Found 0 - 10 results of 35 programs matching keyword "sun observation"
See the highlights of totality from the total solar eclipse of March 8/9 2016! The Exploratorium and NASA went to Woleai, a tiny atoll in the Federated States of Micronesia, where we broadcast the eclipse live. Totality began at 11:38 a.m. on March 9 in Woleai, Micronesia, which was 5:38 p.m. on March 8 in San Francisco. This hands-on science video explains Einstein’s light-bending concept using nothing more than a wine glass and an LED light representing a star. Learn how to cast images of the sun using nothing more than a piece of paper and your hands! On March 8, 2016, 5pm PST the Exploratorium will present a live webcast of the total solar eclipse in Micronesia. Join us here online or in person at the Exploratorium.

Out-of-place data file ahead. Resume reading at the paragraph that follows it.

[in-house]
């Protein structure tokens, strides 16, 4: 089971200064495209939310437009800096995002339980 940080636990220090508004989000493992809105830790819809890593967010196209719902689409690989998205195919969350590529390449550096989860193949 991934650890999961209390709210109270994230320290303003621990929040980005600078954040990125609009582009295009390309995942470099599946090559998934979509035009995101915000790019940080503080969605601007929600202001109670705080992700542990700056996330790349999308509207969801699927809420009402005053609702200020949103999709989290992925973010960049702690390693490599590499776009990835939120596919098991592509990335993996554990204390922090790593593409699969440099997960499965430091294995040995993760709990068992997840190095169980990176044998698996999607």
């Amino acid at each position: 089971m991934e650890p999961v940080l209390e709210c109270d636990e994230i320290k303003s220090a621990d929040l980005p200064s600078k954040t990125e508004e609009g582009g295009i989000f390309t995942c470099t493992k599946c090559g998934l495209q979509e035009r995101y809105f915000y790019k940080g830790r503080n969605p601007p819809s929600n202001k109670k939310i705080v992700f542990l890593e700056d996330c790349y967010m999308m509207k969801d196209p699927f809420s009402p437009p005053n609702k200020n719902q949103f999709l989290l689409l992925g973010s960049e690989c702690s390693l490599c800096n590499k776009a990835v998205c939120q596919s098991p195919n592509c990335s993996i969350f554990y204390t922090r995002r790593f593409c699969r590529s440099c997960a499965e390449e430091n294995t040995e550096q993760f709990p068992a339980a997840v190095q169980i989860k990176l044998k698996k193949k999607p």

With a roll of thin plastic diffraction grating and some "stolen" sunlight, artist and exhibit developer Pete Stephens transformed the interior of the Palace of Fine Arts into a dazzling riot of spectral color. As he works to recreate the effect at the new Exploratorium at Pier 15, Stephens recounts the challenges—and the inspiration—of this expansive experiment in light. Exploratorium composer Wayne Grim used the video of the transit to create a sound composition in real time. As the video signal was received by Wayne's computer, a program he wrote converted the signal into a unique aural experience. http://www.waynegrim.com Watch the beginning of Venus’s transit across the disk of the sun, one of the rarest astronomical events. Watch the conclusion of Venus’s 6.5-hour journey across the disk of the sun, one of the rarest astronomical events. Senior Exploratorium Scientist, Paul Doherty demonstrates how you can make your own sun viewer. You can safely view sunspots, eclipses and transits with this equipment that you may have laying around the house!
To learn more about the upcoming Transit of Venus visit: http://www.exploratorium.edu/venus/question3.html See how patterns of light change throughout the day at Chaco, and hear G.B. Cornucopia and Shelly Valdez share their impressions of the phenomena of light cycles in Chaco Canyon.